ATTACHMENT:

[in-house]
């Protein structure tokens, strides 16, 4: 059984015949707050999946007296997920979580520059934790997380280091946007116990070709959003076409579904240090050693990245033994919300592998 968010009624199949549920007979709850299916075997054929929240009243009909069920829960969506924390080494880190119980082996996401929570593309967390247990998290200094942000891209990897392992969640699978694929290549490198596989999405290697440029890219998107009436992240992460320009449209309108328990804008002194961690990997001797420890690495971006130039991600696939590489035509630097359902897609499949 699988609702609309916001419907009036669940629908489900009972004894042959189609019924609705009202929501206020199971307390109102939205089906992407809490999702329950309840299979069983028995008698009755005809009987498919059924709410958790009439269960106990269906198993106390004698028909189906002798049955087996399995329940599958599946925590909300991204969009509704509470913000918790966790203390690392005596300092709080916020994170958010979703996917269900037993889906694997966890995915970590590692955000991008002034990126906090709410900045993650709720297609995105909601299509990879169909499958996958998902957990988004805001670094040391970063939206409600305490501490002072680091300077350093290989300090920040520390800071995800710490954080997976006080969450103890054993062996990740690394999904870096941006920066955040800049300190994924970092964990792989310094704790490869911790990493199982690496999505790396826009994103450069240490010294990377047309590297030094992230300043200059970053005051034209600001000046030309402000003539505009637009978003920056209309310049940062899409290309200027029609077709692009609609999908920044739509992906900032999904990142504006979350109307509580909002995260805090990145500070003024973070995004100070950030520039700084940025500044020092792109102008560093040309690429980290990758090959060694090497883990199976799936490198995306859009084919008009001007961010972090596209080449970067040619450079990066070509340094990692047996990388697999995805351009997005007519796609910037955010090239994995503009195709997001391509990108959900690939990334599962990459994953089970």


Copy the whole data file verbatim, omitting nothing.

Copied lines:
[in-house]
């Protein structure tokens, strides 16, 4: 059984015949707050999946007296997920979580520059934790997380280091946007116990070709959003076409579904240090050693990245033994919300592998 968010009624199949549920007979709850299916075997054929929240009243009909069920829960969506924390080494880190119980082996996401929570593309967390247990998290200094942000891209990897392992969640699978694929290549490198596989999405290697440029890219998107009436992240992460320009449209309108328990804008002194961690990997001797420890690495971006130039991600696939590489035509630097359902897609499949 699988609702609309916001419907009036669940629908489900009972004894042959189609019924609705009202929501206020199971307390109102939205089906992407809490999702329950309840299979069983028995008698009755005809009987498919059924709410958790009439269960106990269906198993106390004698028909189906002798049955087996399995329940599958599946925590909300991204969009509704509470913000918790966790203390690392005596300092709080916020994170958010979703996917269900037993889906694997966890995915970590590692955000991008002034990126906090709410900045993650709720297609995105909601299509990879169909499958996958998902957990988004805001670094040391970063939206409600305490501490002072680091300077350093290989300090920040520390800071995800710490954080997976006080969450103890054993062996990740690394999904870096941006920066955040800049300190994924970092964990792989310094704790490869911790990493199982690496999505790396826009994103450069240490010294990377047309590297030094992230300043200059970053005051034209600001000046030309402000003539505009637009978003920056209309310049940062899409290309200027029609077709692009609609999908920044739509992906900032999904990142504006979350109307509580909002995260805090990145500070003024973070995004100070950030520039700084940025500044020092792109102008560093040309690429980290990758090959060694090497883990199976799936490198995306859009084919008009001007961010972090596209080449970067040619450079990066070509340094990692047996990388697999995805351009997005007519796609910037955010090239994995503009195709997001391509990108959900690939990334599962990459994953089970």